MICK SWEDA: 'I'm Never Going To Do Anything With BULLETBOYS Again'

December 19, 2022

Original BULLETBOYS guitarist Mick Sweda, who exited the band seemingly for the final time a year ago, along with drummer Jimmy D'Anda, discussed his latest departure from the group in a new interview with Marko Syrjala of Metal Rules. He said: "Well, anytime we get together — and we've tried to do reunion things over the years — we know there's a shelf life. We know that there's going to be a moment when everything either implodes or explodes, one or the other. And unfortunately, it happened sooner than we had all hoped. There are some pretty interesting personalities in the band. Very strong, for better or worse. So yeah, it was really unfortunate that it came to pass. I was really looking forward to going out and doing a lot of dates that summer, and we had a lot of things lined up. But it's such that some people don't want to deal with that sort of negativity."

Sweda went on to say that "there are some very deep foundational cracks" between the original members of BULLETBOYS and added: "I'm never going to do anything with BULLETBOYS again. It's just been so… I don't know what the right word is. I suppose that it's just tainted by all the different people that have been in it. It doesn't even make sense for me to even think about it… And it's unfortunate because there was some good money coming with BULLETBOYS if we had stayed together. There aren't many bands that are all original. And that was a big thing — the promoters like that. But unfortunately, it wasn't to be. So yeah. And it's funny, too, because every time that happens, and it's happened a few times where I've had to leave the band again, it's like, 'Thank you. Now, I can clear my head. I don't have to take the calls. I don't have to stay up at night. I can just do something else.'"

Sweda previously opened up about his most recent departure from BULLETBOYS in an interview with "This That & The Other With Troy Patrick Farrell" nearly a year ago. Speaking about the personal differences that ultimately caused the reunited BULLETBOYS to fall apart, Mick said: "It's very difficult to explain. I know there's a lot of external noise, I know that there are voices whispering in everybody's ear, and once everybody gets away from that buzz [from playing together], it starts to set in. I'm not gonna speak for anybody else, but you start wondering what's happening. And then you hear something happened and somebody did this or somebody did that or said this, and it all just starts manifesting in this… I suppose it is insecurity, I suppose it is distrust. And for me, I have to be able to trust the guys in my band; I have to be able to know that somebody isn't gonna go behind someone else's back and say something or do something. And that just starts to dissipate, I suppose, with the time away. It's funny — when you get back together, all of that just sort of subsides into the background because there's a bigger goal in mind and a bigger picture; you want to achieve that and you don't wanna let everybody down. So it's easy to overlook that. But there comes a time where it just feels like it's toxic and poisonous, and nobody needs that in their life, especially at our age."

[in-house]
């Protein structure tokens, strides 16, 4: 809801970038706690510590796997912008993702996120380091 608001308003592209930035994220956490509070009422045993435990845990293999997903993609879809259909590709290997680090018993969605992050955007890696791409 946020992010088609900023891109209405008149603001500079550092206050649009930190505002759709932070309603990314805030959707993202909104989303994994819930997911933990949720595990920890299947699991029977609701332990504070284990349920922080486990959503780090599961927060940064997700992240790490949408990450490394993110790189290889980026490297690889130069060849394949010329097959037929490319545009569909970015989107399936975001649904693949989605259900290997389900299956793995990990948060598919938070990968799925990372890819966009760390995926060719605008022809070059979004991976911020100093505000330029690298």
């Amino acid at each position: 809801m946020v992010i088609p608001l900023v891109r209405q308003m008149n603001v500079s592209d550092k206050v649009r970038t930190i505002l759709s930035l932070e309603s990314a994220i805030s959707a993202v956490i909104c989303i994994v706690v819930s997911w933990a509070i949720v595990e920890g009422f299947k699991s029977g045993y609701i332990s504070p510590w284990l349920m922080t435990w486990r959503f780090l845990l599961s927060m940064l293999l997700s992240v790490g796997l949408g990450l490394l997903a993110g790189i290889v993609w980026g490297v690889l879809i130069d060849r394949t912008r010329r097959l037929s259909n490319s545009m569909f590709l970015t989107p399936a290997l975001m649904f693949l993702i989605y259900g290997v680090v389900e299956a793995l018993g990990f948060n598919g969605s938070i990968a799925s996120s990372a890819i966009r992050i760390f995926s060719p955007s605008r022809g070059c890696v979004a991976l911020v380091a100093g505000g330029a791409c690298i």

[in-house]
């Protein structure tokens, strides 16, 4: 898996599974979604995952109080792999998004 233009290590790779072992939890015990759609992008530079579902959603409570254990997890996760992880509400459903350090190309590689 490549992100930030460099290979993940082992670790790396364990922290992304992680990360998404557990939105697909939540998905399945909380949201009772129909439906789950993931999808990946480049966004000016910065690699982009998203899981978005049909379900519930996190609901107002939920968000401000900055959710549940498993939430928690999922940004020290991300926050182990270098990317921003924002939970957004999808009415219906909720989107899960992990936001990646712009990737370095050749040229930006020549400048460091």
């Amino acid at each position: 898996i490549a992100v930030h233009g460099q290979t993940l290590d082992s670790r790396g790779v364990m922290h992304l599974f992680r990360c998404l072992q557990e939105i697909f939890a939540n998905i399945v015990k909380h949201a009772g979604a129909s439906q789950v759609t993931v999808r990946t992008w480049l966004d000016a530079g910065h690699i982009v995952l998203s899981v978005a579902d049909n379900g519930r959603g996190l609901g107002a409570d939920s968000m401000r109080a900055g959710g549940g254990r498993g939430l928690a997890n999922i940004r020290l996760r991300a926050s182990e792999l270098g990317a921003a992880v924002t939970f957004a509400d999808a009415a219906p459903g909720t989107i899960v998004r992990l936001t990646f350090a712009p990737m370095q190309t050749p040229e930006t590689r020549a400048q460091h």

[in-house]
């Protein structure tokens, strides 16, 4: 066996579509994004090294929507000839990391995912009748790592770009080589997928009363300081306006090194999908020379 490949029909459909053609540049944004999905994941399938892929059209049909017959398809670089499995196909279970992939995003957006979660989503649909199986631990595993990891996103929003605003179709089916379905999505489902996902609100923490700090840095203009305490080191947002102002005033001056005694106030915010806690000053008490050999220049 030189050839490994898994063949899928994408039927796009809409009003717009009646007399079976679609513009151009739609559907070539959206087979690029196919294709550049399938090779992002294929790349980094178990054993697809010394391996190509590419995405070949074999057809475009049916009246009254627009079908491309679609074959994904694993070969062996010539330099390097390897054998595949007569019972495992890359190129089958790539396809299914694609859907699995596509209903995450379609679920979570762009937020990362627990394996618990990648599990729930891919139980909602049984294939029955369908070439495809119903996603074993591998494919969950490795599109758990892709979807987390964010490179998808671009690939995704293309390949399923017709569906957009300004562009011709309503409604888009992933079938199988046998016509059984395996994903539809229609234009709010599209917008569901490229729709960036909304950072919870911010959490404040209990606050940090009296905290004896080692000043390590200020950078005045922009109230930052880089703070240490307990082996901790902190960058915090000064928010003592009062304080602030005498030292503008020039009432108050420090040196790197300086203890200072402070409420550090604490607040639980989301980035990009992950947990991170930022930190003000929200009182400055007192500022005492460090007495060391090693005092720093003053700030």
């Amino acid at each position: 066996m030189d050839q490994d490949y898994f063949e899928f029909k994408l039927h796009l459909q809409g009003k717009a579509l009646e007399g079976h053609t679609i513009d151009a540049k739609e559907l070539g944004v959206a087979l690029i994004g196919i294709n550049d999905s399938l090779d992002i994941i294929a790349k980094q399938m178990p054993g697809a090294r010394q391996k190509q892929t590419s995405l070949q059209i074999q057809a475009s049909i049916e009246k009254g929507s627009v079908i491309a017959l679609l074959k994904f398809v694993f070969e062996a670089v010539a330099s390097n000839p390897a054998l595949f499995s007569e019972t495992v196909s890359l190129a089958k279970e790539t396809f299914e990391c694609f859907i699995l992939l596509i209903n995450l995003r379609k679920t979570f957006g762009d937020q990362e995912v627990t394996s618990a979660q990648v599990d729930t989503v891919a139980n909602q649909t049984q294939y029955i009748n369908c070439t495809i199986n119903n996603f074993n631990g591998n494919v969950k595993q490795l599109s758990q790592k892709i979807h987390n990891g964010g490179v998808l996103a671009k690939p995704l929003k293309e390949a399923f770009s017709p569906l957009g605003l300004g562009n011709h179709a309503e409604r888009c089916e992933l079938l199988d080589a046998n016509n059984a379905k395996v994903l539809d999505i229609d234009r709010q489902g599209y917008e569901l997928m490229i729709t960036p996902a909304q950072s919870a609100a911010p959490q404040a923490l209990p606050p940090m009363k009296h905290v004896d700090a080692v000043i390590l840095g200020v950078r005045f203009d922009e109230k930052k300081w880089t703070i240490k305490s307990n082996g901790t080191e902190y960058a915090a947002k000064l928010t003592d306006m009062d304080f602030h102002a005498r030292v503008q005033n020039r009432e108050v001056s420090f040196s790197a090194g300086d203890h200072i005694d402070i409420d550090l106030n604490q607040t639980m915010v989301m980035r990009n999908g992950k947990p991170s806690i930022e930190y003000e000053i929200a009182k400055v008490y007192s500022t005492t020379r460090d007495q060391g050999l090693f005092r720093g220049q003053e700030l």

When Sweda first discussed his exit from BULLETBOYS during a January 3, 2022 Facebook Live stream, he said: "In the past, I know it's been brought up that anybody who isn't in BULLETBOYS has quit on the fans. And that may or may not be something you'll hear in interviews or whatever. And trust me, it has nothing to do with quitting on fans and everything to do with just not wanting to travel down a path that is fraught with strife and distrust and bitterness and everything else.

"It's really, at this point in our lives, imperative — at least for me; I'll speak for myself here — that I just remove all forms of toxicity," he explained. "And I'm sure all of you understand it just can't be a part of my life anymore. And the fact that we were all original and having some good shows and having a great time playing the shows — there's no doubt about that; I had a wonderful time and I was looking forward to doing it all of 2022 — but once it gets to a point where it's poisonous, you can't have it in your life…

"I'm grateful that everybody understands, and I apologize to you. I was really looking forward to this being a nice run, being a nice year and finding a way to make our way through it. But that is not to be."

The original BULLETBOYS lineup made its live return in December 2019 with a sold-out performance at the Whisky A Go Go in West Hollywood, California.

Aside from one show in 2011, original BULLETBOYS members D'Anda, Sweda, bassist Lonnie Vencent and Torien had not performed together since 1993.

BULLETBOYS formed in 1988 at the very peak of the Los Angeles glam metal movement. As a collection of talented musicians, BULLETBOYS were able to quickly capture the attention of music fans around the world. Unlike other rockers of the day, the BULLETBOYS possessed more hard rock-blues fusion than pure hair metal. Thanks to comparisons to the likes of AEROSMITH and VAN HALEN, talent scouts came running and the band quickly received their first major label contract.

BULLETBOYS' self-titled debut was released in 1988 via Warner Bros. and peaked at number 34 on the Billboard 200. The album spawned two hit singles, a cover of the O'JAYS classic "For The Love Of Money" and "Smooth Up in Ya", both of which charted on the Mainstream Rock chart and saw regular airplay on MTV. BULLETBOYS went on to release two more albums, 1991's "Freakshow" and 1993's "Za-Za", before splitting up.

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